BRADENTON, Fla. (WFLA) – Two manatees are calling The Bishop Museum of Science and Nature’s newly renovated habitat home, for what is hopefully a short time. 

The renovated habitat is based on a cypress spring in Florida, something more natural for young manatees recovering from injury. 

“It is the same pool, but we’ve change the design of it to make it more natural and hopefully a space that manatees will recognize. These are wild manatees, so we want them to come in somewhere and make it feel like home,” explained Virginia Edmonds, director of animal care at the Bishop Museum.  

Edmonds said it’s more common to see manatees in a spring during the cold months of winter, so the idea to build a “spring” made sense for both the manatees and those visiting them. 

The renovations include a manmade cypress tree stump in the middle for manatees to navigate around, just like they would in the wild. 

The renovated habitat also features some texture, sand-like, for manatees to explore. Manatees are used to being in sand, using it to scratch algae or barnacles off their backs. Edmonds explained texture is also stimulating and “makes them think about things.” 

Rescued manatee “Janus” was rescued in January From Philippi Creek in Sarasota after being unable to leave the canal. Janus was suffering from cold stress when she was rescued. The museum said when she was rescued, she weighed only 295 pounds, but is now up to 420 pounds. 

The second manatee, Iclyn, is also a female, also rescued in Jan. from Whitaker Bayou in Sarasota, suffering from cold stress. When she was rescued, Iclyn weighed 360 pounds. The mammal now weighs in at 525 pounds. 

The manatees have been residents in the habitat for around a week now, coming from ZooTampa’s critical care hospital. 

The Bishop’s habitat is a stage two rehabilitation facility, meaning manatees get more time to recuperate after being critically in a manatee hospital. Janus and Icyln are staying at the Bishop to gain “a little weight” and crews are hopeful to try and teach them behaviors, and to maintain them, before they’re released back into the wild to transition seamlessly.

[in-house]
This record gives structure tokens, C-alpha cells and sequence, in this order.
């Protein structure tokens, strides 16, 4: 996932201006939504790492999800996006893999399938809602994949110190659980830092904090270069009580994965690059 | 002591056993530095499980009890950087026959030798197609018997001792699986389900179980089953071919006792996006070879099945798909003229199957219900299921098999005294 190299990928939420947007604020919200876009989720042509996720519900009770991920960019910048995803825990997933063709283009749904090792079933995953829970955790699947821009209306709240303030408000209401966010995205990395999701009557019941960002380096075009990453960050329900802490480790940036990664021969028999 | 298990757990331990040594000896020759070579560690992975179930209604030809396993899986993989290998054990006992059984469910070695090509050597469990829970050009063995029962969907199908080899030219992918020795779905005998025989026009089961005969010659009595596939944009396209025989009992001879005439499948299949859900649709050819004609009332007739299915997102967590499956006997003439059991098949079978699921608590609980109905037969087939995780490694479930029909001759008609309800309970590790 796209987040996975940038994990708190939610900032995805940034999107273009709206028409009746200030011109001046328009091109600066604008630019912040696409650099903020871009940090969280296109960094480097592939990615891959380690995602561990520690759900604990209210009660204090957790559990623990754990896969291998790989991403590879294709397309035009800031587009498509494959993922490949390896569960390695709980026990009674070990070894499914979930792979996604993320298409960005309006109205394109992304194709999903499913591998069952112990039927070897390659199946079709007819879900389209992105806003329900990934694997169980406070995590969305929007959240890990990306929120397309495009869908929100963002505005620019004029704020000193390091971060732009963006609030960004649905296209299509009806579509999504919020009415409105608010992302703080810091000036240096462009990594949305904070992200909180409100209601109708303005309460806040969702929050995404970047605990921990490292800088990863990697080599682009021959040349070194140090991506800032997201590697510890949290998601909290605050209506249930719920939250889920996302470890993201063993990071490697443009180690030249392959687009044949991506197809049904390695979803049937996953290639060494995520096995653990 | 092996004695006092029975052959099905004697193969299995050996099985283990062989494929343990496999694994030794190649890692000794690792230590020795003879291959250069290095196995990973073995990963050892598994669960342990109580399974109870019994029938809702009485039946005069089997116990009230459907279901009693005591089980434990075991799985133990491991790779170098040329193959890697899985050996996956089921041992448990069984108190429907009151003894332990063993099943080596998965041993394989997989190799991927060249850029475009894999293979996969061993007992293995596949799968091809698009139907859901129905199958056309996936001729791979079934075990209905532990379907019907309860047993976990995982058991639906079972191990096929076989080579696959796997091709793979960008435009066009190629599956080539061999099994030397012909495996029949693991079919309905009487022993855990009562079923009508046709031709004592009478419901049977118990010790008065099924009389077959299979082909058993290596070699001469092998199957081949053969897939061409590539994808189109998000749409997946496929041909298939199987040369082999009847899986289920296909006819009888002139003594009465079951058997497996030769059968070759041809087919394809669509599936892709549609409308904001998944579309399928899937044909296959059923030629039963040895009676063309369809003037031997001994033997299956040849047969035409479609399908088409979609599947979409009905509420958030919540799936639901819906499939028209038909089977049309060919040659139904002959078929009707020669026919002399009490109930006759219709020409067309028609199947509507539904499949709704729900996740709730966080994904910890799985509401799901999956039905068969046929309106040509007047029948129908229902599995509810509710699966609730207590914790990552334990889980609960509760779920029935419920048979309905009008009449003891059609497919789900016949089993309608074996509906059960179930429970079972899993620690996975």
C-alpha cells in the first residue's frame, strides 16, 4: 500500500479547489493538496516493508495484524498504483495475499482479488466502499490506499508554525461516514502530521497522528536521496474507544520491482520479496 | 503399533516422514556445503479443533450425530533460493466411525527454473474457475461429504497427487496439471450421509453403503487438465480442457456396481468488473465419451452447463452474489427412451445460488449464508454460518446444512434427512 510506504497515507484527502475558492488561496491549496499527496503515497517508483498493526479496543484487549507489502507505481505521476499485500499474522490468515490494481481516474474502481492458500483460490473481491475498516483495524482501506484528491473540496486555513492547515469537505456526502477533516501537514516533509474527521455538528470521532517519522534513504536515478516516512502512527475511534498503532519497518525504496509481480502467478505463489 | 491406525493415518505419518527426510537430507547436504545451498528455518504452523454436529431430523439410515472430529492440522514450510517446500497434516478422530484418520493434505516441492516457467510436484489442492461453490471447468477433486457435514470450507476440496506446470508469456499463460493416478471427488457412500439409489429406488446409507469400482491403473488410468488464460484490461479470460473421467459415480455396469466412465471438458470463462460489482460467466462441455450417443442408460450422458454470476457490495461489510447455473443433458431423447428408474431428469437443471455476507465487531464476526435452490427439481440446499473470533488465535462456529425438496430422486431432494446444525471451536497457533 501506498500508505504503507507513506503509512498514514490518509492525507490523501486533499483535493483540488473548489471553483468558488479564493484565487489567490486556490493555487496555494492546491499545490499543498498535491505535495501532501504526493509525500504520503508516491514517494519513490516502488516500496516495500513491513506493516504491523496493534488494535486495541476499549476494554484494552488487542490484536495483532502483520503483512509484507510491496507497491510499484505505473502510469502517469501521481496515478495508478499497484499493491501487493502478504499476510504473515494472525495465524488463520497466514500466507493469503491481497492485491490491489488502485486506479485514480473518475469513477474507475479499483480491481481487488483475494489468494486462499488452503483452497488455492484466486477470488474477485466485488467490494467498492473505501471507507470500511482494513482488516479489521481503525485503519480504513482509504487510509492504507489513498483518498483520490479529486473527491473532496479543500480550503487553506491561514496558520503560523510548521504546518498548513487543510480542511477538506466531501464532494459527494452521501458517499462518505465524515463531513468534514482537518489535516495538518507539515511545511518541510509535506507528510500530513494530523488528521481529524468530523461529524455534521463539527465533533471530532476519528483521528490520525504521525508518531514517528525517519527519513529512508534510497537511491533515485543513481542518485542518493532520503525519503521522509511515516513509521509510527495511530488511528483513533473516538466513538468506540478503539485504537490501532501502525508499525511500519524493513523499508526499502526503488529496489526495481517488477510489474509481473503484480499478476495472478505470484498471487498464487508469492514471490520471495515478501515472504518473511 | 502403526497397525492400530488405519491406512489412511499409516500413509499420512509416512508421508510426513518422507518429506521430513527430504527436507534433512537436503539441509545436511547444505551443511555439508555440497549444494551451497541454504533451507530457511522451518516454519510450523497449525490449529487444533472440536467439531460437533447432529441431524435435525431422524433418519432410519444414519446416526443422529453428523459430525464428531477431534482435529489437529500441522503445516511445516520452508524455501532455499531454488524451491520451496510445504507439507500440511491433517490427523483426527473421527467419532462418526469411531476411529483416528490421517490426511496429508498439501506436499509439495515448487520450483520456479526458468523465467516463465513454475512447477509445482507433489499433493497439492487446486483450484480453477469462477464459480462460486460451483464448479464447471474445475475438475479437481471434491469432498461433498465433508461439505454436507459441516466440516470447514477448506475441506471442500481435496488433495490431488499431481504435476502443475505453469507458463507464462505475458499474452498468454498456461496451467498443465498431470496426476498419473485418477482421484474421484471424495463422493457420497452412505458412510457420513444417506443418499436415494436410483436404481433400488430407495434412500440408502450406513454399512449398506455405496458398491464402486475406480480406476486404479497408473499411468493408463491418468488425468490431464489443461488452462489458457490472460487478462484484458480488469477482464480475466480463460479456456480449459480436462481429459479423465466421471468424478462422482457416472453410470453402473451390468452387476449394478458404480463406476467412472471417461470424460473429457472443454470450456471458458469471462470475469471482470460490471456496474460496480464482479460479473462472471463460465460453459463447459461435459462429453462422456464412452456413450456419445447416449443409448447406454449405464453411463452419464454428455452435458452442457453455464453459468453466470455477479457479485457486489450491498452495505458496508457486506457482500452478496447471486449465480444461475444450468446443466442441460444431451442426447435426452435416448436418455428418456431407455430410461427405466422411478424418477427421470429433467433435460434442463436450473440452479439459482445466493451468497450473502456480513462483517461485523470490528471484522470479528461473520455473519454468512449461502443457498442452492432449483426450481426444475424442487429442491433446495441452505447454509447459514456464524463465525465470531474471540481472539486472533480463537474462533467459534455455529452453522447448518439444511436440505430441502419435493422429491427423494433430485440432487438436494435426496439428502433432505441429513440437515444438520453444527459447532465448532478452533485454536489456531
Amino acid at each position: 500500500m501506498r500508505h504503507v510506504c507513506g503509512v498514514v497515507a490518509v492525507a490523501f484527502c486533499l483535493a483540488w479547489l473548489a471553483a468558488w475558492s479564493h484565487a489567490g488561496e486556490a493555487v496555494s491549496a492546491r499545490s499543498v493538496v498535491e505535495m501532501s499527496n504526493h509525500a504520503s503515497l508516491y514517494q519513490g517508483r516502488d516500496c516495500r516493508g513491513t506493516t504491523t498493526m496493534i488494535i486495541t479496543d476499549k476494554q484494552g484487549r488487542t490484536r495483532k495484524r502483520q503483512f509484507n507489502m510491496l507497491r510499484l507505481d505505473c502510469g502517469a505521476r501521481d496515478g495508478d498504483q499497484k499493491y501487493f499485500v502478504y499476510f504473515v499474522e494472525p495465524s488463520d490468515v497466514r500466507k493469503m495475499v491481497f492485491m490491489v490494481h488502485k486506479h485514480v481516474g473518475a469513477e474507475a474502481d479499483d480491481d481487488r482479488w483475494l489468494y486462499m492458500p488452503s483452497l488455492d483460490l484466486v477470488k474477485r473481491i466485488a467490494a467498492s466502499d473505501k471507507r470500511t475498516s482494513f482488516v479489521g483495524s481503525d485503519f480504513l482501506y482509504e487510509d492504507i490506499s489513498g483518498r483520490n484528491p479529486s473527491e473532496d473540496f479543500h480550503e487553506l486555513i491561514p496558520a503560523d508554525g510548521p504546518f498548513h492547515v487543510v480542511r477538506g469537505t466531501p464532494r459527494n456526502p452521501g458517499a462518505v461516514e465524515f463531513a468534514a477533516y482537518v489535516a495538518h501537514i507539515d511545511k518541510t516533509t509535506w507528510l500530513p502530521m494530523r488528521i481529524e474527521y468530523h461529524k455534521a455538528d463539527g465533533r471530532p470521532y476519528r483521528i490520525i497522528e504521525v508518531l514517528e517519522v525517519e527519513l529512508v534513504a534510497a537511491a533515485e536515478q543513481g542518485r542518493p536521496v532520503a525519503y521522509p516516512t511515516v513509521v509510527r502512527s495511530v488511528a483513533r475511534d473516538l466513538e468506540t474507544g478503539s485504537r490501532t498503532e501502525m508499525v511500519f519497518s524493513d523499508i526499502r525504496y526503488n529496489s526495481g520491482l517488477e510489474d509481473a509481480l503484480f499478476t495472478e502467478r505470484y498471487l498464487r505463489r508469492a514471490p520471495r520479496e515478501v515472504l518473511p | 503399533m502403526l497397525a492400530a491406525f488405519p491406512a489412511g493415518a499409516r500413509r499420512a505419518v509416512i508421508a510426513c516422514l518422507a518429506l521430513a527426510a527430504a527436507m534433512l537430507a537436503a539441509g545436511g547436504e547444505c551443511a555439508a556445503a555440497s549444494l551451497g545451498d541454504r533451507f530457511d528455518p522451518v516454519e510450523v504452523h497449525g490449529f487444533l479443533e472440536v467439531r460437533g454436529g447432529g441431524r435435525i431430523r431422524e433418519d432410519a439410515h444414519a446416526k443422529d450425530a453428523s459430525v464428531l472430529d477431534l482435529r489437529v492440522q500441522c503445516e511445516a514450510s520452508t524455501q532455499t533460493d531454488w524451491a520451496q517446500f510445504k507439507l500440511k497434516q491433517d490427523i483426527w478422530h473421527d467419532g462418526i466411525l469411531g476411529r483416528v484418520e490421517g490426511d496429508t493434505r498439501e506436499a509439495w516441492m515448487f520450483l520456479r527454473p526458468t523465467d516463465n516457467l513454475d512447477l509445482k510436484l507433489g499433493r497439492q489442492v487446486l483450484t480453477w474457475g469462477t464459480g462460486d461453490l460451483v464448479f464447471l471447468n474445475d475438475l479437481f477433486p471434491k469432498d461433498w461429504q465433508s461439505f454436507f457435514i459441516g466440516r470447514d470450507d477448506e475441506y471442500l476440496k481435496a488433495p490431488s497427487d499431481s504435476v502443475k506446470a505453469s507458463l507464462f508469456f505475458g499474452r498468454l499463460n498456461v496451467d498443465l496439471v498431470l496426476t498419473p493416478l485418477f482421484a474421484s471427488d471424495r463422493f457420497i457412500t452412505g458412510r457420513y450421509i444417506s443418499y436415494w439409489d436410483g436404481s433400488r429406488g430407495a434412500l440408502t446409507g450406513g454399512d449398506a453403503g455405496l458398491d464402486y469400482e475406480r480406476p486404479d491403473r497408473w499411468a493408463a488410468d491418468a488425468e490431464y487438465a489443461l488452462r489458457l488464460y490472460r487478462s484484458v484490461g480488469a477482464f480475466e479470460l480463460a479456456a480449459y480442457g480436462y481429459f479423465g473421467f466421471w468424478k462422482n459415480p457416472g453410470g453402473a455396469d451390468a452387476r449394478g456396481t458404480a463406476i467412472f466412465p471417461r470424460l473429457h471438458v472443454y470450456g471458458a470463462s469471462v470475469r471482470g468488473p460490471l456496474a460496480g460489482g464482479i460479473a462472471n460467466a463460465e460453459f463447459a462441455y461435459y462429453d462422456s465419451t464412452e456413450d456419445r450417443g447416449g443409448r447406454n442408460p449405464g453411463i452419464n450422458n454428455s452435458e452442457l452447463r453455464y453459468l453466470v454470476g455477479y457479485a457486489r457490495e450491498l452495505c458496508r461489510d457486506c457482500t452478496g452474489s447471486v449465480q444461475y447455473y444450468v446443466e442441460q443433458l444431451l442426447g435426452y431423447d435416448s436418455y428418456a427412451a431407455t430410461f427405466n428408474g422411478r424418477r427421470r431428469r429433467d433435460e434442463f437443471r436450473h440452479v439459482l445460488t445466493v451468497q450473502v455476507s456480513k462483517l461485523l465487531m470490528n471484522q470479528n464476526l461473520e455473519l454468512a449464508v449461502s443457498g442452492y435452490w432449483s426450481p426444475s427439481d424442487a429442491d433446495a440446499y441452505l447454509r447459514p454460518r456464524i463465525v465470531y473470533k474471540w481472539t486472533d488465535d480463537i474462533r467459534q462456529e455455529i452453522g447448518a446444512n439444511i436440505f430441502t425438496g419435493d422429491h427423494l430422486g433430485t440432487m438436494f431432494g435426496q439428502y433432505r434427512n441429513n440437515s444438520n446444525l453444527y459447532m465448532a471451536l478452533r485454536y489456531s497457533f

The habitat will open to the public on June 16 after a few months of construction.  

Edmonds said it’s so far, so good for these mammals.

“They’re using it how we hoped they would. You never really know, they can’t tell you what their needs are, you can just watch behavior and try and figure things out,” she said. “I think we came pretty close and the animals are using it just as we hoped they would.”

The museum has cared for 44 rehabilitating manatees, including the two new arrivals. 

The opening of the habitat takes place just days after Tampa Bay Congressman issued a letter urging the United States Fish and Wildlife Service to upgrade the manatee species status from “threatened” to “endangered.”

Preliminary rates from Florida Fish and Wildlife Conservation Commission indicate that a total of 782 manatees have died so far in 2021, compared to a total of 637 deaths in all of 2020. The five-year average of manatee deaths is 306, according to FWC.   

To report a distressed or dead manatee, Floridians and visitors can go online to the FWC website or call 888-404-FWCC. Cell phone users can also call #FWC or *FWC.